Sonoma County seeks single review, rezoning for dozens of potential high-density housing projects

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Sonoma County officials are seeking to clear the way for about four dozen higher density housing projects — with at least 500 or more dwellings — on private land just outside city limits by rezoning certain parcels and consolidating separate environmental reviews for those projects into one overarching study.

The plan has drawn concern from advocates for urban infill development, who say changes to zoning should be reserved for the county’s looming general plan update, a step that has been delayed at least twice since the 2017 wildfires destroyed thousands of homes, exacerbating the county’s housing shortage.

The county on Sept. 16 opened up bidding on a contract to conduct an environmental study on the proposed rezoning. The company will be asked to identify suitable land for high-density development from among 180 parcels submitted by owners as possible building sites. The contract also calls for a study of the impact on natural resources, traffic and other amenities from building on those selected sites.

County officials say the unified move — grouping separate housing proposals together in one study — could create at least 500 dwellings and save at least a year in associated processing times for environmental reviews that would otherwise be required for each of the proposals. The county’s website pegs the maximum amount of housing possible from the initiative at 3,000 dwellings, a massive bump for the county, which needs more than 16,000 affordable rental homes to meet current demands, according to the California Housing Partnership’s May 2019 Sonoma County Housing Emergency Update.

“It is absolutely geared toward identifying sites appropriate for housing and readying them for development by doing the environmental work up front,” said Jane Riley, comprehensive planning manager for Sonoma County.

The review work would pave the way for amendments to the county’s general plan and rezoning of sites to match new general plan densities, both of which would need to be approved by the planning Sonoma County Planning Commission and Board of Supervisors, Riley said.

Teri Shore, regional director for the North Bay chapter of the Greenbelt Alliance, said the move seems premature.

“The general plan update — that’s the opportunity to look at the bigger picture,” Shore said. “It’s a little bit cart before the horse to be rezoning for housing when we don’t have all of the information on population numbers that will come through the general plan update.”

The general plan was adopted more than 11 years ago, and its overhaul was delayed each of the past two years due to ongoing recovery efforts from natural disasters — the 2017 fires and floods this year and last.

Board of Supervisors Chairman David Rabbitt acknowledged the delays and said the board is still working to secure the money necessary to start and finish the process of creating another general plan. Rabbitt said general plan amendments are common, as the board can’t see the future.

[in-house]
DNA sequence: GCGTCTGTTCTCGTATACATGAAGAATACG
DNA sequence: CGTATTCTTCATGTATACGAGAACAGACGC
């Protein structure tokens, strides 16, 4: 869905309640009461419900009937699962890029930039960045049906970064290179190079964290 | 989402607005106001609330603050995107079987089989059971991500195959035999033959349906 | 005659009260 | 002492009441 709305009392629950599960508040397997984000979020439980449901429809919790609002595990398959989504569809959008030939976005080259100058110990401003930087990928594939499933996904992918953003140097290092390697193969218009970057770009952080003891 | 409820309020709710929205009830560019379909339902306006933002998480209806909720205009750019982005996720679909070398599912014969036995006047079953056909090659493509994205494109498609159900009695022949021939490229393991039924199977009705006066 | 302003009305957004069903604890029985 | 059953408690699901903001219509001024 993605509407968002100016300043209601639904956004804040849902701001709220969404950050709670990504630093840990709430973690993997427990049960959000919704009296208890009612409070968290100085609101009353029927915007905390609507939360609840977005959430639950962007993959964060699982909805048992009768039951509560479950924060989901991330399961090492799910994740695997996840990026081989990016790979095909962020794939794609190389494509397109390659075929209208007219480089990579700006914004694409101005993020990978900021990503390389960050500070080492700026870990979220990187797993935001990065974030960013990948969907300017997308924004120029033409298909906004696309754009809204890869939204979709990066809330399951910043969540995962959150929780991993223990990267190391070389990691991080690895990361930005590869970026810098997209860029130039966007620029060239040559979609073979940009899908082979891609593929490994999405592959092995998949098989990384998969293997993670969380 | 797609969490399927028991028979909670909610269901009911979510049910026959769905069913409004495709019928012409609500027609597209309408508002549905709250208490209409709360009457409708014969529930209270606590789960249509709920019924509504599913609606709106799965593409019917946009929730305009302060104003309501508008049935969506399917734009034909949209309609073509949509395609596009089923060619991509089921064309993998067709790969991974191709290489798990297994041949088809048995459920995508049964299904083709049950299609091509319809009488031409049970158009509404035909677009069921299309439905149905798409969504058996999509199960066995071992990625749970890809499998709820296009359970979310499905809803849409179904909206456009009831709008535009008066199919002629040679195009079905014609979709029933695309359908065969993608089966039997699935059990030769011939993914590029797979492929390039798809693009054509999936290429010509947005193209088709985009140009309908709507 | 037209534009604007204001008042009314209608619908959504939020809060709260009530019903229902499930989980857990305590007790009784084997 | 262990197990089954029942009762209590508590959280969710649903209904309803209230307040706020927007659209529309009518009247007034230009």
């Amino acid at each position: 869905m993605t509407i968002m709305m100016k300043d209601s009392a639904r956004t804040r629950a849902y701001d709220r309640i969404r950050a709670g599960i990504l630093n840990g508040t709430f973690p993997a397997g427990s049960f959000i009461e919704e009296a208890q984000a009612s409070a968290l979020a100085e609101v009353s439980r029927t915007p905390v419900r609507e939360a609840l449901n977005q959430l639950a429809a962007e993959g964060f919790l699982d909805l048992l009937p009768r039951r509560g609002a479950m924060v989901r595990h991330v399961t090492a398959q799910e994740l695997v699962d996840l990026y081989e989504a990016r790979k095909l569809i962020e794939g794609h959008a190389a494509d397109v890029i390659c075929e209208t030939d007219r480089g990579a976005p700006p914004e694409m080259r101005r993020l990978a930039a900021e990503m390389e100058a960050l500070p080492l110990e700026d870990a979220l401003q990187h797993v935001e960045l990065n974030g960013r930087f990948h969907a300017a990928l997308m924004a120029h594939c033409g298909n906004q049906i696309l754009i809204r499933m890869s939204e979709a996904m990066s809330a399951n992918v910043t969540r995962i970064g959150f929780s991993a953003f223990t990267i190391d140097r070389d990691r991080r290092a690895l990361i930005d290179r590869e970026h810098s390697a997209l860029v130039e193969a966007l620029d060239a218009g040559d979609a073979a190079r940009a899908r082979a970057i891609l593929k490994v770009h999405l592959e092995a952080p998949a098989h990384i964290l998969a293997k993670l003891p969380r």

“We’ve had them every year I’ve been here,” he said.

The unorthodox housing initiative, one Rabbitt hailed as “innovative,” stems from an unprecedented request from county leaders, who asked residents in the wake of the 2017 fires to identify vacant or underutilized properties that could be rezoned for future housing projects. The fires wiped out more than 5,300 homes in Sonoma County, including about 5% of Santa Rosa’s housing stock.

At the time of the initiative’s inception last year, Permit Sonoma Director Tennis Wick said housing supply was “an extreme challenge that requires extreme actions.”

“The government can’t just sit back and wait for projects,” he said. “We need to engage the community as partners in the process.”

Residents nominated 180 sites for housing, but Riley said many of those didn’t meet the county’s basic criteria. The suitable parcels, according to the county, sit outside of city boundaries but within what’s known as urban service areas — sites with ready access to water and sewer services.

But Shore said she’d like to see leaders hone in on development within urban growth boundaries. Those are tighter borders, mostly within city limits, designed to limit sprawl.

Riley estimated that 50 sites were usable, drawing on her 20 years of experience in local planning.

She said a single environmental impact report should work for the disparate parcels, pointing to similar efforts in Southern California that have yielded new housing.

Shore said she’s hesitant to comment further on the initiative, or the planned environmental review, until she knows where the parcels are located, how many would be affordable and has other details.

She stressed that the Greenbelt Alliance does not oppose new housing development, a charge that some have leveled at the group and its environmental allies.

“We’re supporting the right development in the right places, and we have been for 10 years,” Shore said. “If it’s the right development in the right places, we’re all for it.”

You can reach Staff Writer Tyler Silvy at 707-526-8667 or at tyler.silvy@pressdemocrat.com. On Twitter @tylersilvy.

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